NTSB Cell Phone Ban?

            It's about time. The NTSB is finally at least trying to take decisive action to protect drivers from the hordes of distracted drivers talking on cell phones or texting while they drive.

           I learned today that the percentage of adult americans who own cell phones recently passed the 50% mark. And its seems that every one of them feels compelled to use those phones while they're driving. Having represented many people seriously injured by careless drivers who were texting or talking on their cell phones, I think this is a necessary measure to protect drivers' safety. 

           The NTSB's recommendation is the most drastic it has yet recommend. In the past 10 years it has recommended steps in this direction, but this is the most comprehensive ban yet. The ban would apply to both hands-free and portable devices.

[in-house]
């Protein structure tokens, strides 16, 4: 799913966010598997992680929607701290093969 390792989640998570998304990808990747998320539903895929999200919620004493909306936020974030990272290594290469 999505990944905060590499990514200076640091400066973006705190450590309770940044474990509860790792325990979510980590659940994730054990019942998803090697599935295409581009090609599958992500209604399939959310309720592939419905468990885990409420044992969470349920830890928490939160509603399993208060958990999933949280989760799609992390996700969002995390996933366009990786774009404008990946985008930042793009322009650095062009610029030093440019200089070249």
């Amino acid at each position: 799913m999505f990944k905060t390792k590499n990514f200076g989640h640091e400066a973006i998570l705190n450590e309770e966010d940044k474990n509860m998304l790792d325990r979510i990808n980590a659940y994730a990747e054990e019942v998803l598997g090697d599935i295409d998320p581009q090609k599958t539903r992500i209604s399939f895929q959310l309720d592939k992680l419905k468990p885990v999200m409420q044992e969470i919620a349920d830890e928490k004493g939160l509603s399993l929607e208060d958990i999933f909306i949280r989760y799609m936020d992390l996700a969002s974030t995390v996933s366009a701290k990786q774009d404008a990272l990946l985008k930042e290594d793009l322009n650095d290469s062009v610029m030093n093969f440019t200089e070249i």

According to a study recently released by the NTSB, at any given moment, 13.5 million drivers are on hand-held phones. Shockingly (but perhaps not surprisingly), the NTSB estimated that over 3,000 roadway fatalities were caused by distracted drivers last year, although the actual number may be far higher, the NHTSA said.

           Cell phone use is often an issue in litigation following a car crash and injuries. I routinely seek records of cell phone calls and texts immediately before and after a crash to determine if a driver was distracted by cell phone use, and if that distraction contributed to a collision. Although talking on a cell phone is not illegal in Indiana at the moment (texting is) I advise my clients that talking on their phones while driving is not only dangerous, it could lead to their own liability. In other words, if you're in a crash while you're on your phone, you'll have a tough time convincing a jury that you were not responsible for that crash. 

           If you have been involved in a car accident that you think may have involved cell phone use, please contact Pavlack Law at (317) 251-1100 for a free consultation. Safety First. Pavlack Law Second. 

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